How Much Should Be in Your Rainy Day Fund?

Why should you have a rainy day fund?

Everyone should have a rainy day fund. Why? Because it gives you a safety net if something unexpected happens and you need money fast. 

The point of a rainy day fund is to cover surprise expenses you weren’t planning for. For example, your car breaks down or you have a medical emergency or you lose your job. 

In all of these cases, you don’t want to be scrambling to find funds. You also don’t want to be forced to divert funds from your other goals. 

Diverting funds from your other goals is detrimental for a couple reasons. First, it slows down your progress toward those goals. All of a sudden, you will find yourself off course for the life milestones you want to hit. 

Second, you might actually be moving yourself backwards without realizing it. If you try to withdraw from certain accounts, you might actually lose money.  

There are some accounts that incur taxes or penalties if you withdraw your money before a certain time or if you use the money for a purpose other than that designated by the account.  

Retirement, health savings and investment accounts are all examples of this. If you withdrew money from these account types to pay for an emergency situation, you would likely incur a penalty. 

Therefore, it is important to have a specific account with savings designated for an emergency. In other words, a rainy day fund.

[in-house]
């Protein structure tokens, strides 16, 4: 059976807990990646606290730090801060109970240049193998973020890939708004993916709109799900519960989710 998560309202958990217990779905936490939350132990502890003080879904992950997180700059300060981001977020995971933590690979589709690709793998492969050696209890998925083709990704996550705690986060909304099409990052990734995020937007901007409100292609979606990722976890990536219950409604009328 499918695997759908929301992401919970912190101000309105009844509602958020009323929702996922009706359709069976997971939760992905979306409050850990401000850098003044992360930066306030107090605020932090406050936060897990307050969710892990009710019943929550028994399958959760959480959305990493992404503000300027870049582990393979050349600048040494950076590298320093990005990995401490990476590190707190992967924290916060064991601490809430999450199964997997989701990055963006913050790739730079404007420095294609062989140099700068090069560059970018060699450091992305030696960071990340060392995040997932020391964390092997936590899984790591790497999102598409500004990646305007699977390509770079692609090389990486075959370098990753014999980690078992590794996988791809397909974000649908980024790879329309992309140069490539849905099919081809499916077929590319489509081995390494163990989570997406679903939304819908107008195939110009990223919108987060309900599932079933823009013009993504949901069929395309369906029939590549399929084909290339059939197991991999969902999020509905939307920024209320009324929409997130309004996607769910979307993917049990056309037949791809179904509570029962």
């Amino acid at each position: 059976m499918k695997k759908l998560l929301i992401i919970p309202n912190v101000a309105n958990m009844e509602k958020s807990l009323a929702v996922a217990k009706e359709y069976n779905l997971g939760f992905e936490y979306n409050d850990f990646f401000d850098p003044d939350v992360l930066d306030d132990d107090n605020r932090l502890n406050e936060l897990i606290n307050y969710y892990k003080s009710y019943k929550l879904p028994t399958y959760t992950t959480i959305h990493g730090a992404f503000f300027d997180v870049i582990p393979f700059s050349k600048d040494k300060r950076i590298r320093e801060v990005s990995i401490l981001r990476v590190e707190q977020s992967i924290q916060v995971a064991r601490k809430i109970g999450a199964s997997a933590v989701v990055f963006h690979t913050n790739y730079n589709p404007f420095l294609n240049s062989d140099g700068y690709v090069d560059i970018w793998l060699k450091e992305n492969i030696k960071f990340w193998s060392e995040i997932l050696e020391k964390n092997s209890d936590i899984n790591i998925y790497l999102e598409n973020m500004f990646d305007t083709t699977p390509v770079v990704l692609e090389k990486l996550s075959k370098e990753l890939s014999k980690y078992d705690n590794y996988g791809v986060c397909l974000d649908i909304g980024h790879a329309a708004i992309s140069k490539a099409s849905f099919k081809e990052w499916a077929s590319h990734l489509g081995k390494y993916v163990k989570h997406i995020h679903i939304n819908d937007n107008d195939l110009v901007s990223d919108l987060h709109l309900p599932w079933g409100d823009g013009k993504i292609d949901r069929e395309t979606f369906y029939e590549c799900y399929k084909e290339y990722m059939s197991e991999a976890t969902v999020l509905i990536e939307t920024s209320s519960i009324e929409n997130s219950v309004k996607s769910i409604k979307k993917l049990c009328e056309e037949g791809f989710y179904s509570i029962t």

Now that we’ve established the importance of having a rainy day fund, the next question is how much money should be in that fund? 

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How to set a savings target for your rainy day fund

If the point of a rainy day fund is to cover unexpected expenses, you won’t know how much money you need until one of those unexpected situations happens. So how do you set a savings target?

A good place to start is with the biggest possible emergency expense that could come your way. 

For a lot of people, this would be losing your job and thus your income stream, meaning you have to live off your savings until you can find a new job. 

In a worst case scenario, let’s say it takes you six to nine months to find a new job. You will have to cover your living expenses for that period of time. 

If you’ve lost your income stream, then that money will be coming out of your savings. This is where your rainy day fund would come in.

Calculating your goal

Calculate how much money you would need to cover, at a minimum, your essential expenses each month. Essential expenses are the things that you need to operate on a daily basis like your rent or mortgage payments, food, clothes and transportation. 

Next, multiply that monthly number by at least six to determine the total amount you need saved to live off of for six months without income. 

That number becomes your savings target for your rainy day fund. 

The cost of six months of living expenses is likely a large number. That is why it is a good goal to set for your rainy day fund. 

Even if you (hopefully) do not face a job loss, that amount of saving will likely be enough to cover other large expenses that may come your way like a medical emergency or a car repair. 

Of course we hope that you won’t have to dip into this fund but you can rest a little easier knowing that you have a plan in place for the unexpected. 

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